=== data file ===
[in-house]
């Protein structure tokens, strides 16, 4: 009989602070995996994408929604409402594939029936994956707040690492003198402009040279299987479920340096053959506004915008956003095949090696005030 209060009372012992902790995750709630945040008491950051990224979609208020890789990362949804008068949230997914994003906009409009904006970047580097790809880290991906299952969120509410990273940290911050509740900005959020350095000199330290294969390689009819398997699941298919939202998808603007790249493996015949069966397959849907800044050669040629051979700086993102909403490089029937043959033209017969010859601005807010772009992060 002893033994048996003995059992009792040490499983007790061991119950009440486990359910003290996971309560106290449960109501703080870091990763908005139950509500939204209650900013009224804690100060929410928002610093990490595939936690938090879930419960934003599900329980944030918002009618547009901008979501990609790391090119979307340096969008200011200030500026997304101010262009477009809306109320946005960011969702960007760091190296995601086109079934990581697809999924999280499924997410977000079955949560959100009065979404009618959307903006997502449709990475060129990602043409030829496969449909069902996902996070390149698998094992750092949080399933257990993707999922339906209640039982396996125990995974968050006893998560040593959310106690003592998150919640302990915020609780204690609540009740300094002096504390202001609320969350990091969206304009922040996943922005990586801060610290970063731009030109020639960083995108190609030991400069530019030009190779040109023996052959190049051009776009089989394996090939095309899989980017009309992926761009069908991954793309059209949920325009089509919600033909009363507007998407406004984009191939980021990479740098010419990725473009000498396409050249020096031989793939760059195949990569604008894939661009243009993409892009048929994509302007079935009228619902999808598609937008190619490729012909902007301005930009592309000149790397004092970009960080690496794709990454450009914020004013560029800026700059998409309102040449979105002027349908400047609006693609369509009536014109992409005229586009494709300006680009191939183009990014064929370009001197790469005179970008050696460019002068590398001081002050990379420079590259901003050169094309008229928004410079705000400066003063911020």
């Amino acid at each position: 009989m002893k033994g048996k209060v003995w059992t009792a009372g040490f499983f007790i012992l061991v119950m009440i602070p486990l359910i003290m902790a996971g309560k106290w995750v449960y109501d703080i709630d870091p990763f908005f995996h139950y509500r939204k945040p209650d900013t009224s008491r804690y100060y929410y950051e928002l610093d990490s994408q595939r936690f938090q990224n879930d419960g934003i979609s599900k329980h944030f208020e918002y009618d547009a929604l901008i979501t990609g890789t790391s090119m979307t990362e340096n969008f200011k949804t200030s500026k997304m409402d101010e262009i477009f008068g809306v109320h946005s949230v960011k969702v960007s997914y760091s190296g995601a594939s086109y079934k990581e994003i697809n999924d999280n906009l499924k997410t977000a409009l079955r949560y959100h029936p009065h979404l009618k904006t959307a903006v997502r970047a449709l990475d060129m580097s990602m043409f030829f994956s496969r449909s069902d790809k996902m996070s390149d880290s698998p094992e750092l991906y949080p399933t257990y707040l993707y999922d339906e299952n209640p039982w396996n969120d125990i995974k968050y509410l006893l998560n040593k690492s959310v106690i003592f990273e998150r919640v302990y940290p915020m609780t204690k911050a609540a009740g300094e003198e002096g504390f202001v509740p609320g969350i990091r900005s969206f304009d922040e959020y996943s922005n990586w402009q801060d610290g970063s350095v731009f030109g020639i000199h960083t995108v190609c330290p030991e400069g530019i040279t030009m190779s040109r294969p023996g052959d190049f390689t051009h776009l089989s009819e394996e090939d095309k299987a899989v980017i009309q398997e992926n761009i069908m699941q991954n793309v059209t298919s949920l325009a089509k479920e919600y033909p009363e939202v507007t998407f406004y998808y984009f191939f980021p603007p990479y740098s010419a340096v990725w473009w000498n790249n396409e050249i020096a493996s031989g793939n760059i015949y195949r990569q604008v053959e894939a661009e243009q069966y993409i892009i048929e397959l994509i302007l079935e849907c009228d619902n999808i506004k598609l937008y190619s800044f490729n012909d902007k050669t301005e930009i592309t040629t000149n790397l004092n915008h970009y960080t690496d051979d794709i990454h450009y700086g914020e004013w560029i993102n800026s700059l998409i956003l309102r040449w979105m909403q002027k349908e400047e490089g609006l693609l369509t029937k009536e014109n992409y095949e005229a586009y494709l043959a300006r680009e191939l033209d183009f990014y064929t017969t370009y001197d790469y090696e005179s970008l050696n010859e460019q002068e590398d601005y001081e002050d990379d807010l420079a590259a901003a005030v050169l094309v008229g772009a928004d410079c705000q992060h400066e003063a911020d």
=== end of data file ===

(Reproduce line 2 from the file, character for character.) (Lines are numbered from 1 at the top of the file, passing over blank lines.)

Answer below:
């Protein structure tokens, strides 16, 4: 009989602070995996994408929604409402594939029936994956707040690492003198402009040279299987479920340096053959506004915008956003095949090696005030 209060009372012992902790995750709630945040008491950051990224979609208020890789990362949804008068949230997914994003906009409009904006970047580097790809880290991906299952969120509410990273940290911050509740900005959020350095000199330290294969390689009819398997699941298919939202998808603007790249493996015949069966397959849907800044050669040629051979700086993102909403490089029937043959033209017969010859601005807010772009992060 002893033994048996003995059992009792040490499983007790061991119950009440486990359910003290996971309560106290449960109501703080870091990763908005139950509500939204209650900013009224804690100060929410928002610093990490595939936690938090879930419960934003599900329980944030918002009618547009901008979501990609790391090119979307340096969008200011200030500026997304101010262009477009809306109320946005960011969702960007760091190296995601086109079934990581697809999924999280499924997410977000079955949560959100009065979404009618959307903006997502449709990475060129990602043409030829496969449909069902996902996070390149698998094992750092949080399933257990993707999922339906209640039982396996125990995974968050006893998560040593959310106690003592998150919640302990915020609780204690609540009740300094002096504390202001609320969350990091969206304009922040996943922005990586801060610290970063731009030109020639960083995108190609030991400069530019030009190779040109023996052959190049051009776009089989394996090939095309899989980017009309992926761009069908991954793309059209949920325009089509919600033909009363507007998407406004984009191939980021990479740098010419990725473009000498396409050249020096031989793939760059195949990569604008894939661009243009993409892009048929994509302007079935009228619902999808598609937008190619490729012909902007301005930009592309000149790397004092970009960080690496794709990454450009914020004013560029800026700059998409309102040449979105002027349908400047609006693609369509009536014109992409005229586009494709300006680009191939183009990014064929370009001197790469005179970008050696460019002068590398001081002050990379420079590259901003050169094309008229928004410079705000400066003063911020």